When we first jump aboard the healthy eating and living train and start making decisions based on what’s best for our bodies, it can be easy for temptation to creep up on us. After all, if what we eat only affects us, what happens if we stop caring so much about whether we feel energetic or lethargic, happy or so-so, relaxed or stressed out? If we’re willing to forget our own health in exchange for a brief moment of tastiness, what harm will it do to scarf down that fast-food burger, conventional candy bar, bag of chips, or pint of ice cream?
I began transitioning into the way I eat back in 2003. It began because of a health challenge – basically everything I ate made me sick. And then I got better and better, and my resilience was restored. In theory, I no longer needed to eat a restricted diet but I did. And I do still – though now it doesn’t feel remotely restrictive. What I first did solely for my own personal health became something much bigger. I started to learn the why behind the importance of food choices beyond the health benefit.
The food choices we make have a much bigger impact than most of us may first realize – not just on ourselves but on our friends and family, community, farmers, food producers, animals, and ultimately on our planet, too. The items we put in the shopping cart go far beyond us as individuals.
To truly care about what we eat isn’t just about how we feel or how we look in the mirror. We have to consider the impact it has around how it got to us, too.
Let’s have a look at some foods and specific ingredients in many processed foods and their far-reaching effects.
On top of destroying health, sugar has a major environmental impact, too. According to the World Wildlife Foundation, 65 million acres of land are used to grow sugarcane, leading to a significant drop in biodiversity and water pollution.
Look over to sugar made from genetically modified sugar beets – these vegetables are glyphosate-resistant, which means more of the glyphosate pesticide can be sprayed on them with known harmful effects on the farmers, nearby waterways and all the animals that rely on those waterways.
Soybean Oil and soy products
Soybean oil is cheap and commonly used in processed foods such as margarine, mayonnaise, snacks, baked goods and candy, and it’s also used to produce biofuel for cars. Soybean plantations around the world result in the destruction of diverse eco-systems, soil erosion, and water contamination. According to the World Wildlife Foundation, 80% of the world’s soybean crop is fed to livestock, which is then fed to people.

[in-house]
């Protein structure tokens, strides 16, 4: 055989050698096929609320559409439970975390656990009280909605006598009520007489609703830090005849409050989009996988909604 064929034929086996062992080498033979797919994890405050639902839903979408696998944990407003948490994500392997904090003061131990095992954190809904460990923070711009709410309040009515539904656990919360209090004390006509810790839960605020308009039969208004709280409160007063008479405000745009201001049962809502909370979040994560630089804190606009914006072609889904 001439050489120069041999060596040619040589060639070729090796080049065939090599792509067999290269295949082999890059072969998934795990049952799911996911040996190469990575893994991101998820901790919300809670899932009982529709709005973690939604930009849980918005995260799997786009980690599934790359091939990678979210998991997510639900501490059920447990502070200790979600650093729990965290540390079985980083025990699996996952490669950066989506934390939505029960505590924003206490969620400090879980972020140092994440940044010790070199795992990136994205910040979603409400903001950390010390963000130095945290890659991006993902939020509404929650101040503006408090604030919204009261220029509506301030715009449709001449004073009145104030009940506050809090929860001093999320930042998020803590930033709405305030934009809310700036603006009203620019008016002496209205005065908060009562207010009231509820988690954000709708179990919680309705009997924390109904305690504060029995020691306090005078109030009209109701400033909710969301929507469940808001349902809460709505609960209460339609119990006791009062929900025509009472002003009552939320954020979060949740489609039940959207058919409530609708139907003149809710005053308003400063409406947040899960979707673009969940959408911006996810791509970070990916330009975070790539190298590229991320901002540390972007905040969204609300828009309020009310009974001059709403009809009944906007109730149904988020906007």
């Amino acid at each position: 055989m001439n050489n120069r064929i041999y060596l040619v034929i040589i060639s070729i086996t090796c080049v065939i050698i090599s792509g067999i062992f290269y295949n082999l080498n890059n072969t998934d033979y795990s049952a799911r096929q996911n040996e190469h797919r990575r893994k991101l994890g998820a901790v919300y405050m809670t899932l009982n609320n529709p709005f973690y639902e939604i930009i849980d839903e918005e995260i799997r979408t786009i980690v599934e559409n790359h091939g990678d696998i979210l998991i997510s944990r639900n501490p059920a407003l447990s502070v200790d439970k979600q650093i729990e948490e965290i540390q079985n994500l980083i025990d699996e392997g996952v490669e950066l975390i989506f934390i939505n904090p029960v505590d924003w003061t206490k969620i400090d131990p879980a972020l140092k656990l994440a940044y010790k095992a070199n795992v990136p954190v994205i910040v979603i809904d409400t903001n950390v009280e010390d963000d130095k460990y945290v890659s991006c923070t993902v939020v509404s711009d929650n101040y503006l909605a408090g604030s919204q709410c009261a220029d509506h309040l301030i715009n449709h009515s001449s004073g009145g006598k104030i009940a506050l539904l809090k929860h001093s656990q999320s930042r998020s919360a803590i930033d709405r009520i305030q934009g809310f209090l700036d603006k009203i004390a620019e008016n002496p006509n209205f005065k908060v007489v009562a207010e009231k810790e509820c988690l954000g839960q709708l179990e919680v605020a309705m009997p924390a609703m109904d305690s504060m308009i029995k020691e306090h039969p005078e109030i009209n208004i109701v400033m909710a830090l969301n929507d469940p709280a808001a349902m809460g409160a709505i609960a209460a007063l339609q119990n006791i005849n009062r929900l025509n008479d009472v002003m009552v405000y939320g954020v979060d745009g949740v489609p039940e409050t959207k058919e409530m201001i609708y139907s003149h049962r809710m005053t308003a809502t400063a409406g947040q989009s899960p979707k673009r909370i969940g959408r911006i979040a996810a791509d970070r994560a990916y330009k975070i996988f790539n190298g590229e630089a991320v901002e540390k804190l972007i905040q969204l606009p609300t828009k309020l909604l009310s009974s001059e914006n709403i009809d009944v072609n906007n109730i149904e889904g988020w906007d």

Soy is a genetically modified food that has a detrimental effect on the environment. It threatens biodiversity and creates pollution that destroys waterways, land, and wildlife. Soy is also in everything. We expect to see it in tofu burgers, but soy products also show up in a broad expanse of processed foods, everything from canned goods to frozen desserts to bouillon powder to meat products. You can get the full lowdown on soy, its health and environmental impacts along with where it might be hiding, in this post.
The chocolate industry has multiple environmental issues that concern me, which I’ve detailed here. In this post, I’d like to point to the fact that cocoa production is rife with child labour. In 2013 and 2014, 2 million children were used for cocoa production. Adults in the cocoa industry make low wages as well, less than a dollar a day, and work under difficult conditions.
A few years back when I dug into the ingredients in Twizzlers, I was surprised to learn that they were made by Hershey, the company that is best known for making chocolate – chocolate, I might add, that is predominantly harvested from chemical-laden chocolate plantations in West Africa that have come under heat for ’employing’ children. There’s another word for that and it’s not ’employment’.
“Hershey, which is the largest chocolate manufacturer in the world, gets most of its cocoa from West Africa. The company purchases the primary ingredient in its products from sources notorious for abusive labor practices including forced labor, human trafficking, and child slavery.” (Source)
And it isn’t just Hershey – other big chocolate makers like Mars and Nestle are still using child labour, even though they promised they would stop decades ago.
How sweet is that chocolate tasting now?
What You Can Do: Support organic, fair-trade chocolate companies and growers – and maybe consume less of it
Who’s Growing Your Food?